Archive for the ‘Tech News’ Category

Cloud Sharing Changes The Way We Exchange Data

Thursday, December 6th, 2012

People aren’t using bulky cameras hung around their necks to snap the majority of photos taken these days, nor are they doing a lot of their office work in all of the conventional places. Using smart phones and tablets, users are uploading thousands of photos onto Instagram daily and effortlessly attaching files and sending emails while sitting in the backseat of a cab. How is this digital, file-sharing, wireless world possible? The answer is through cloud sharing.

All those files have to be stored somewhere, and the world of file sharing and cloud storage is expanding making it easier to share photos, files, contacts, calendars and more. Here’s what’s happening:

Gmail Uses Google Drive

Gmail and other smtp systems are jumping on the cloud storage bandwagon and pushing smaller start ups to jump ship or quickly improve. Using Google’s Drive storage system, Gmail now allows its users to send files as large as 10 gigabytes. The new feature requires no set up but will automatically be available upon signing into your account. When attaching a file, Gmail will check that your recipient has permission to view the files in Google Drive. If they don’t, Gmail will prompt you to change your sharing settings.

This may sound like bad news for Dropbox, Box, YouSendIt and other sharing services, because Dropbox’s free plan starts users at 2 GB of storage – far below Gmail’s new size limit. But Dropbox has a few secrets up its sleeve.

Easier Photo Sharing through Dropbox

According to the company’s blog, Instagram had its busiest day yet on Nov. 22 with 10 million photos shared that mentioned Thanksgiving-related words. At its peak around 12:40 p.m. PST, the site had 226 Turkey-day photos shared per second. That’s a lot of pictures taken via a mobile device, and Dropbox is inching its way into that market with its Camera Upload system. Using the app that works on Android or iOS devices, whenever you take a photo it will automatically upload to your Dropbox account. Not only will you have easy access to the photo on any device that you can access your account on, but you won’t ever have to worry about losing photos if your phone or tablet is lost or stolen.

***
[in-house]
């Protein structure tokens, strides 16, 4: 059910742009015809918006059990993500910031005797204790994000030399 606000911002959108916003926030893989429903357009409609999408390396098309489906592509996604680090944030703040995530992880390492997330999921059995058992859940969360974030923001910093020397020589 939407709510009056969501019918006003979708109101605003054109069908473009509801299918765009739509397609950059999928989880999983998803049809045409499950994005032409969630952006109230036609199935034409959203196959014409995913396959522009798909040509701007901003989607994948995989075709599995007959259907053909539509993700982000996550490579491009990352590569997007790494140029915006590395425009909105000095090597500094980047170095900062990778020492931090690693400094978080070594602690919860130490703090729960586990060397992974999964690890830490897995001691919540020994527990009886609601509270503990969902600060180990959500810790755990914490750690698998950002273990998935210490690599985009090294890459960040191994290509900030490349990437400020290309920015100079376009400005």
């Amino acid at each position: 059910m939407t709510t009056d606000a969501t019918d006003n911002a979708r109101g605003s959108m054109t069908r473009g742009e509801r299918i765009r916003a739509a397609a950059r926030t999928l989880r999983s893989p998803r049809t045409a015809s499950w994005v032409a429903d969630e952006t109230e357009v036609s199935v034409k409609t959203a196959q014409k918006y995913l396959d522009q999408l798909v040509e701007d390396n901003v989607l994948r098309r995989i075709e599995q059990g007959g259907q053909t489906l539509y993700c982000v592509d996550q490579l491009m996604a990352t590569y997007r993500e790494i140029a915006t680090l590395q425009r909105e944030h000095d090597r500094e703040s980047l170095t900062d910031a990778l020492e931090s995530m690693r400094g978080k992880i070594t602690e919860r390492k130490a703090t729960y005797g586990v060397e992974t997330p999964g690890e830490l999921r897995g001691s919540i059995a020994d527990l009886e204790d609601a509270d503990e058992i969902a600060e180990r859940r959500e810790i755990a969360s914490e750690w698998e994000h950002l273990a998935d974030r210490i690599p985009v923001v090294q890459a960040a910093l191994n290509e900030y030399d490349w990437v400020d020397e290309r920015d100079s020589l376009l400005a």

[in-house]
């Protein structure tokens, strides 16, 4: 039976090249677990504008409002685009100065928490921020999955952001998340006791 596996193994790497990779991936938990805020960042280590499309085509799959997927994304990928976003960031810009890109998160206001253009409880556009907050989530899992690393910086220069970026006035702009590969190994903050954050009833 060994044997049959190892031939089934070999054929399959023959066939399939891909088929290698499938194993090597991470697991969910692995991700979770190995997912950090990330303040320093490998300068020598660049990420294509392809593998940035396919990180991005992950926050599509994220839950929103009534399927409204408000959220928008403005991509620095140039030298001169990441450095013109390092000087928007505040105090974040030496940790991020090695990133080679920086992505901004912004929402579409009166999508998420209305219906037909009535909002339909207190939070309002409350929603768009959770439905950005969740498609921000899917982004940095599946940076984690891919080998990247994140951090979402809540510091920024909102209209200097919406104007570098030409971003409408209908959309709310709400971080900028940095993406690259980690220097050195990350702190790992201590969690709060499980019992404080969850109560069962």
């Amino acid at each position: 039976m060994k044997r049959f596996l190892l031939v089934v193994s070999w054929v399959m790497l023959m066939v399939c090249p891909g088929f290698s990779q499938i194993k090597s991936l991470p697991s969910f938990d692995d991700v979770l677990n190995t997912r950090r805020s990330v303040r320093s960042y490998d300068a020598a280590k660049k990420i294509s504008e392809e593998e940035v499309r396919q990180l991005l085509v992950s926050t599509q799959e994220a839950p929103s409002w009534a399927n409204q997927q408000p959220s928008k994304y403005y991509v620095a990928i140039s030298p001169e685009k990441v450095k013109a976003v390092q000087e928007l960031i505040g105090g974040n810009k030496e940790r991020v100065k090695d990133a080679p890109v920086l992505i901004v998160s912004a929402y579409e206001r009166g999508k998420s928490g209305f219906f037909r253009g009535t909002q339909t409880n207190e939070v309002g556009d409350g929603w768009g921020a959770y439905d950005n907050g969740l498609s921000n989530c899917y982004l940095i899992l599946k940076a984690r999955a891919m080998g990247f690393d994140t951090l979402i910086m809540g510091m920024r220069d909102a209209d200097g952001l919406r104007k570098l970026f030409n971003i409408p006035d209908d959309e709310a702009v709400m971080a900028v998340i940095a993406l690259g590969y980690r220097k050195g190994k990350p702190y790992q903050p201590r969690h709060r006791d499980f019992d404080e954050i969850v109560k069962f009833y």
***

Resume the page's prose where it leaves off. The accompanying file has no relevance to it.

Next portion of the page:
That should’ve relieved any fears about losing photos, but here’s the sharing part. Dropbox is testing a feature that allows users to share photo folders with other Dropbox users through a tag system that works a bit like the one in Gmail. According to sociable.co, users can tag one image with multiple tags and it will appear in each tagged group. That way you can share photos with family and friends without giving them complete access to your camera’s album.

More Security and Control: Another Business Joins the Sky

Founded in 2007, Egnyte boasts its product that is similar to Dropbox but “with more security and control,” according to theregister.co.uk. The company’s targeted customer has sensitive data they want hidden behind a firewall but without the possibility of it being lost or unprotected. Egnyte’s Cloud Control is designed for file-sharing security, scalability and control. According to the company, the product uses existing file system structures, doesn’t force deployment of proprietary file systems and gives users direct access to local shares.